VIDEO: The COVID-19 uncertainties facing the Bulls
REACTION: The Bulls – coaches, staff and players alike – will have a few sleepless nights after the COVID-19 outbreak in the camp.
In the wake of the decision to cancel the match between Griquas and the Bulls, scheduled for Kimberley at the weekend, Edgar Rathbone, Chief Executive Officer at Blue Bulls Company, admitted there is no guarantee that their Round Five encounter with the Lions next Saturday would go ahead.
Rathbone described the outbreak in the Pretoria franchise’s camp as “unfortunate” and added that you would expect to be infected “somewhere along the line”.
He declined to give the number of positive cases, saying it is “not important”.
“It must be a substantial number for the NICD [National Institute For Communicable Diseases] to call a game off,” Rathbone told a virtual media briefing.
Rathbone, in explaining the process that resulted was followed this past week, said the Bulls – like all teams – test on a Tuesday morning and get their results on a Tuesday night or Wednesday morning.
The Bulls did no training last week Monday or Tuesday and they did further tests after the initial batch of positive results. More tests came back positive and those infected people must be isolated for 10 days.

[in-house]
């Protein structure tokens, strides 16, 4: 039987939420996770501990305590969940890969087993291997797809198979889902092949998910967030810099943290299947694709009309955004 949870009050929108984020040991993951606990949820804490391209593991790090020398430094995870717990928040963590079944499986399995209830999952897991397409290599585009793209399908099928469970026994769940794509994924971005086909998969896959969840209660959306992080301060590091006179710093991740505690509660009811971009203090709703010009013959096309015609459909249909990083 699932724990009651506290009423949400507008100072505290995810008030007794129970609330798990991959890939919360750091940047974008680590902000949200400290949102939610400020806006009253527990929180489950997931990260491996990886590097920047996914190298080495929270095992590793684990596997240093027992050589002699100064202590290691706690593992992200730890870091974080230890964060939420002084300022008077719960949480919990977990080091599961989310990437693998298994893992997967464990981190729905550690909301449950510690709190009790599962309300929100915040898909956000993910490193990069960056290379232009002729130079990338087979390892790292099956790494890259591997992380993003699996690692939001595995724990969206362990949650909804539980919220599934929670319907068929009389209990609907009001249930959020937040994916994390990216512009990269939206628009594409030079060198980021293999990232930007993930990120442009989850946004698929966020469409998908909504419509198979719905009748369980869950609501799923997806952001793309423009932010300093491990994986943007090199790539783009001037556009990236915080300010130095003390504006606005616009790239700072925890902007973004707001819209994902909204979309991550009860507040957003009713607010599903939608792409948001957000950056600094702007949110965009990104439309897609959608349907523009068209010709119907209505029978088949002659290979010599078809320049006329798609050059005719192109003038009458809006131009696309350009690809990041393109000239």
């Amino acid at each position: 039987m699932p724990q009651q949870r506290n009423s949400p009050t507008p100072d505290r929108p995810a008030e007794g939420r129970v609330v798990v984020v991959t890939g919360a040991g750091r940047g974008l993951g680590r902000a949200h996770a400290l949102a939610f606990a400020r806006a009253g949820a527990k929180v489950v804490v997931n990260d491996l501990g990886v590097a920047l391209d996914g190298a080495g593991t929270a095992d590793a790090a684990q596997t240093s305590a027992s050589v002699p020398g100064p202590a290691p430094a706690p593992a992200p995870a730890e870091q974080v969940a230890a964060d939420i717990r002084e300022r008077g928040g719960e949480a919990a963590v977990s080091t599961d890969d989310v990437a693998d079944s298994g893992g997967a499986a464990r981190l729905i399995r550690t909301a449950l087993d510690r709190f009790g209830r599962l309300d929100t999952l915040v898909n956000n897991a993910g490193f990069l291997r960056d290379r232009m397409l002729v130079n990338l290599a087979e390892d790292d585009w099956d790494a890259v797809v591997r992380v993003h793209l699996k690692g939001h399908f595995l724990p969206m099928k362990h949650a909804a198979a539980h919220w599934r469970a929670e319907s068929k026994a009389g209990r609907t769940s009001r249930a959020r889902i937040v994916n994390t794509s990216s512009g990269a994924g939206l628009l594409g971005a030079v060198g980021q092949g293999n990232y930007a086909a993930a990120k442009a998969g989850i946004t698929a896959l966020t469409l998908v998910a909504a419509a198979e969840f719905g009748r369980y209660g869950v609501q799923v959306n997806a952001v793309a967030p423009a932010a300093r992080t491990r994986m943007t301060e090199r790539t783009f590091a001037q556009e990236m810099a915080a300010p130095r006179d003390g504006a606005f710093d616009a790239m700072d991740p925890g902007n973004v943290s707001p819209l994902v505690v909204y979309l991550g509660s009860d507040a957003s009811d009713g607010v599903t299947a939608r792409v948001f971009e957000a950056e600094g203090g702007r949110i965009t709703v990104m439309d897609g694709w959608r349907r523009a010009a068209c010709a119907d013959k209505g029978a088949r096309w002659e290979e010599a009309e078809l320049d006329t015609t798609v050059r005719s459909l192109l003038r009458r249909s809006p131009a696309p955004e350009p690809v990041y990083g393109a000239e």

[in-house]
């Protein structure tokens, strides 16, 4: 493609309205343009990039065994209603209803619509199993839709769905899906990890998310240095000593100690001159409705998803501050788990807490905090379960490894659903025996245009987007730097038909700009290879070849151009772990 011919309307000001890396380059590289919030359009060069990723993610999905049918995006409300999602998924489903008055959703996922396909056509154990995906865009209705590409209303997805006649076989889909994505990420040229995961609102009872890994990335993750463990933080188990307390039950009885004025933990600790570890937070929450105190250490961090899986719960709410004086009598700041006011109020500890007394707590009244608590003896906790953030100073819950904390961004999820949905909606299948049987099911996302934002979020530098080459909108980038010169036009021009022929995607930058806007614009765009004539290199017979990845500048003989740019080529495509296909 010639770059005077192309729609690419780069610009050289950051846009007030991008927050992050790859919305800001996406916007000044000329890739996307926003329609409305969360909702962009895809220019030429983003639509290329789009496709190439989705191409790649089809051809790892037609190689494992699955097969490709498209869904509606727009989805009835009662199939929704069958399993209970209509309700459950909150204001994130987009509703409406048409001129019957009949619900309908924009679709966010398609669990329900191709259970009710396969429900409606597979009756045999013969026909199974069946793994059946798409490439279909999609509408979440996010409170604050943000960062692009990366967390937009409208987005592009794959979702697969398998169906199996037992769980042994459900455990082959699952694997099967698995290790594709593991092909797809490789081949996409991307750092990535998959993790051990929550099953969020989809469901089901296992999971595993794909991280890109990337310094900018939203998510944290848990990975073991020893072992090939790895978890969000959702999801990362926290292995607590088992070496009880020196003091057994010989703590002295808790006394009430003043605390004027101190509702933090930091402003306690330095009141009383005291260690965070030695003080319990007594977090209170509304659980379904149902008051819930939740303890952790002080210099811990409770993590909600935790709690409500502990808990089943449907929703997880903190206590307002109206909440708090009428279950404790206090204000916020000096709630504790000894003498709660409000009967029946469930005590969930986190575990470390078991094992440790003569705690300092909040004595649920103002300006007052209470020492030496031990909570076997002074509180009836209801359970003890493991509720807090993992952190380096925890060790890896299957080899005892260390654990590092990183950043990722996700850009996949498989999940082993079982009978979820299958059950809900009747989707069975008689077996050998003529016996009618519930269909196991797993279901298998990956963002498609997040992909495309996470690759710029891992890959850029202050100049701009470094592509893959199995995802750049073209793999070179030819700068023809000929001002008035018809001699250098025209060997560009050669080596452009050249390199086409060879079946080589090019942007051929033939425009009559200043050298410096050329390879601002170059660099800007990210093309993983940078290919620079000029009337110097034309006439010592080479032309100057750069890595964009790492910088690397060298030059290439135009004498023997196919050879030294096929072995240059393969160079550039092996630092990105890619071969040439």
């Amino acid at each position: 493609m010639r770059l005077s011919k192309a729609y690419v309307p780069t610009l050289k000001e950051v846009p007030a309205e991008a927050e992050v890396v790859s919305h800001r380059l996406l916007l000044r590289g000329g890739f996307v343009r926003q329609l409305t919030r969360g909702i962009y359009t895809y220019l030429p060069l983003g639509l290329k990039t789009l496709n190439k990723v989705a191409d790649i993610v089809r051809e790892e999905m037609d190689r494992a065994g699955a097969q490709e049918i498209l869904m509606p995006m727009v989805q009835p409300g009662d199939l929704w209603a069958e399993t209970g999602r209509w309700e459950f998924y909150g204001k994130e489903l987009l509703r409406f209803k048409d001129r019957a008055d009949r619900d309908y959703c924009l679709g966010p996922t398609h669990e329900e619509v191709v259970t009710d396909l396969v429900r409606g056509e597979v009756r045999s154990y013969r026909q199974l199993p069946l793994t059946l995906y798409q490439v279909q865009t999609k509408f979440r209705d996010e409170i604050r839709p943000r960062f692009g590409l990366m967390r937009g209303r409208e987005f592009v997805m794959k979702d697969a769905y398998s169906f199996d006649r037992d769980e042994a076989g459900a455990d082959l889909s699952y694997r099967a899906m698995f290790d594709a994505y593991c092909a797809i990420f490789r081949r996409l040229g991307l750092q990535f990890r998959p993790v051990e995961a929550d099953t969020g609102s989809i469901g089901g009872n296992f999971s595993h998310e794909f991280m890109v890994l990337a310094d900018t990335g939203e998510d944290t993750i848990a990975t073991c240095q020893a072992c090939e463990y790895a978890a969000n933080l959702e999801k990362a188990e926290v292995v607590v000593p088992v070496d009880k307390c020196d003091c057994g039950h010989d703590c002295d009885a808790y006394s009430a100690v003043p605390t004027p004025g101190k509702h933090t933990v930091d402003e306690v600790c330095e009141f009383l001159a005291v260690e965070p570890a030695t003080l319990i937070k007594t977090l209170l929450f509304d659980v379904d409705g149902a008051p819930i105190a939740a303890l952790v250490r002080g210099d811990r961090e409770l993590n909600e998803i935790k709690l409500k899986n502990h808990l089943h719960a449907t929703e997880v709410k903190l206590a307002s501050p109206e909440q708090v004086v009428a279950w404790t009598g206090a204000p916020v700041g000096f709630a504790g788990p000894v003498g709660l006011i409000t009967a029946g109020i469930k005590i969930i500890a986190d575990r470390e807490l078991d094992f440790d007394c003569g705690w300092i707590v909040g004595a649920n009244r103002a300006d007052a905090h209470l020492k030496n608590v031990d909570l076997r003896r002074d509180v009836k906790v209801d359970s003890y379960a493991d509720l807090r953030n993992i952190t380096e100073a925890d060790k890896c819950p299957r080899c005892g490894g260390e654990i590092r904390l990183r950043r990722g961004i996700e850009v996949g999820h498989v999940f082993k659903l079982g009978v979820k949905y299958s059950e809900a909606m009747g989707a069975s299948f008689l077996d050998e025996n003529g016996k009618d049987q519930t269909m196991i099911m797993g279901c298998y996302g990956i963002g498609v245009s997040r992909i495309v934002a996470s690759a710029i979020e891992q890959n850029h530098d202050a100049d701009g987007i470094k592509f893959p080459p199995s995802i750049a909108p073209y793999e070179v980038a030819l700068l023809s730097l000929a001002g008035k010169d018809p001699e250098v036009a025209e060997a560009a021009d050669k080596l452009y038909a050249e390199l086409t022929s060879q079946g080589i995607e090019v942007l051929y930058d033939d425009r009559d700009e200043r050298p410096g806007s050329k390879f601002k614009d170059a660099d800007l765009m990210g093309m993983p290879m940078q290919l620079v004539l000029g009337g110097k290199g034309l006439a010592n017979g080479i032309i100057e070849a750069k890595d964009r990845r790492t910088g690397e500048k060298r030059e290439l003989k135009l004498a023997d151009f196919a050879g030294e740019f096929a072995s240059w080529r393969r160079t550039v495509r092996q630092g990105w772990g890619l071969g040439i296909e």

It is now a game of wait and see, before a call can be made on the Trans-Jukskei derby next week.
They will do further tests on Monday morning and will only be able to make a call on the next game once those results are back.
“It is tough to say right now,” Rathbone said when asked if the Lions game is also in danger of being called off.
“We will only be able to make a call on that, following the testing on Monday.”
He confirmed that some of the players and staff are showing symptoms.
Asked if they have traced the route cause of the outbreak in the Bulls camp, he said: “You need to do some work [investigation] around it.”
He hinted that the positive cases are most likely to have emanated from their trip to Durban for the Round Two encounter with the Sharks.
“That’s just the reality of the tournament,” Rathbone told the media briefing.
“As soon as you travel together as a squad, stay together in a hotel and travel back as a squad, the risk is there,” he added.
“I think it shows now. In the first part of the competition, we spent four out of the six weeks at home, which makes it a bit less tricky in terms of spreads.
“As soon as you start travelling and staying in hotels – even if you stay in single rooms – the travel to and fro is where the problem comes in.”
It is unlikely there would have bee cross-contamination between the Bulls and Sharks squads.
“[There was] nobody in the [Sharks] game last Saturday that had symptoms at that stage,” the Bulls CEO said.
“Per the protocols, if you test on a Tuesday, you need to do it [after] 48 hours, so that excludes the close contact from the game. So, I’m sure the Sharks would’ve gone through testing on Tuesday as well. I [am not] privy to their results.”
He said they will have to trust their squad to be able to put a team together for the Lions showdown, but added that the number of infections in the front row could impact that.
A shortage of front row resources, as happened to the Sharks earlier in the season, could result in another game being called off.